We therefore asked the following questions: (1) Does the local expression in fracture hematoma of genes involved in adaptation to hypoxia, migration, angiogenesis, and osteogenesis vary as compared to the peripheral blood? (2) Do these changes occur time dependently? (3) Is the gene expression during fracture hematoma formation altered by irradiation?
Methods
Cells from fracture hematoma of 20 patients and hematomas formed in 40 patients after THA (20 without and 20 with preoperative radiation) were isolated and RNA was extracted to analyze the influence of oxygen deprivation during fracture healing on mRNA expression of genes (HIF1A, LDHA, and PGK1) involved in immunoregulation (IL6, IL8, CXCR4), angiogenesis (VEGF, IL8), and osteogenesis (SPP1, RUNX2) by quantitative PCR.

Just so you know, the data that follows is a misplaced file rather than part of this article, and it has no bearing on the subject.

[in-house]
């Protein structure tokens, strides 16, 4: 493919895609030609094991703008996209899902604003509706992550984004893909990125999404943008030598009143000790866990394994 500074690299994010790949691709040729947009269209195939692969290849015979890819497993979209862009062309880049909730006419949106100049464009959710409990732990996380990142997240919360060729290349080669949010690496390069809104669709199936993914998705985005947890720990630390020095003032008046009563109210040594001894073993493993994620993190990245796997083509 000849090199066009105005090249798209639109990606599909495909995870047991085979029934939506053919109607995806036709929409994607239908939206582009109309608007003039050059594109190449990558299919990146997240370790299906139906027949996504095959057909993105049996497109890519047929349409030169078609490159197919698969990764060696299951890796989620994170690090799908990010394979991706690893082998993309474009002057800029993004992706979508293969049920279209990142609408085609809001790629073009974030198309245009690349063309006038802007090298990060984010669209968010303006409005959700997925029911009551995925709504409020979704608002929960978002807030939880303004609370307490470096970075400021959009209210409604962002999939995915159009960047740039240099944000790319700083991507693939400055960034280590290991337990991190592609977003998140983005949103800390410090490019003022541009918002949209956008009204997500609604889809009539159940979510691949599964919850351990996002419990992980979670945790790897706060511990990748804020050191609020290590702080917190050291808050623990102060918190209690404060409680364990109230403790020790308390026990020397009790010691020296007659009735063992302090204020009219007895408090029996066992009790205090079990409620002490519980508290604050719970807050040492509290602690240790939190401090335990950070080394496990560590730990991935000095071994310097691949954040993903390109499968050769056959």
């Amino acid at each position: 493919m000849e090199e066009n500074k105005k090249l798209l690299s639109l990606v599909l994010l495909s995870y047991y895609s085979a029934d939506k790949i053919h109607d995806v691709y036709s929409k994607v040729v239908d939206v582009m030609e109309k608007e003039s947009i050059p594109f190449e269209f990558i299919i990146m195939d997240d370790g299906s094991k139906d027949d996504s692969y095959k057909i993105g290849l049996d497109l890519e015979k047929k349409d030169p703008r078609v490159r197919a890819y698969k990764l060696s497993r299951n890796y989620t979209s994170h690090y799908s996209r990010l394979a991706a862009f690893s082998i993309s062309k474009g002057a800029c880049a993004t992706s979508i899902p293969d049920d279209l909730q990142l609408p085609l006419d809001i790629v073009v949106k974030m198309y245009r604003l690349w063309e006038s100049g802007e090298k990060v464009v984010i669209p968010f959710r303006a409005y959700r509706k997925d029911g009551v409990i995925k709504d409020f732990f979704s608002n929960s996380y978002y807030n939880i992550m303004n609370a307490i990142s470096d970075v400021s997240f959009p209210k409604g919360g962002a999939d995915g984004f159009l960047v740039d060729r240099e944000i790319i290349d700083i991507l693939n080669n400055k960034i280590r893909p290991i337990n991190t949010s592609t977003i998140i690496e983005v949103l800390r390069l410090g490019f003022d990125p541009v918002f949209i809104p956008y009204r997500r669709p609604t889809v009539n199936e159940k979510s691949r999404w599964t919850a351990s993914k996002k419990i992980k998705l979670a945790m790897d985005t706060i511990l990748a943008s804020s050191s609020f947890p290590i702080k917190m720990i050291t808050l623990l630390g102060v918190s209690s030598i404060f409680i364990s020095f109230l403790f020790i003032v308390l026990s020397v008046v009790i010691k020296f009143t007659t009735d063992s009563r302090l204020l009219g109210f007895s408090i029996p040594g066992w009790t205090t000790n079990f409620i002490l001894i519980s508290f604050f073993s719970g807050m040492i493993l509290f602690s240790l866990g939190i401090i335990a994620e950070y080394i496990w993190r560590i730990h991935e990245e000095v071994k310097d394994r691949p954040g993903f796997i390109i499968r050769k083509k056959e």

Results
We observed locally increased LDHA gene expression in fracture hematoma cells (6–72 h post fracture) reflecting the adaptation to hypoxia. IL6, IL8, and VEGF upregulation indicated hypoxia-mediated inflammation and angiogenesis; increased CXCR4 expression reflected immigration of immune cells. Osteogenic differentiation was reflected in the increased expression of the SPP1 and RUNX2 genes. The increased expression of the LDHA, VEGF, IL8, SPP1 and RUNX2 genes occurred time dependently. Irradiation suppressed HIF1A, IL6, IL8, CXCR4, and RUNX2 gene expression.
Conclusions
Our data suggest cells in the fracture hematoma (1) adapt to hypoxia and (2) promote inflammation in fracture healing at the mRNA level, indicating early involvement of the immune system.
Clinical Relevance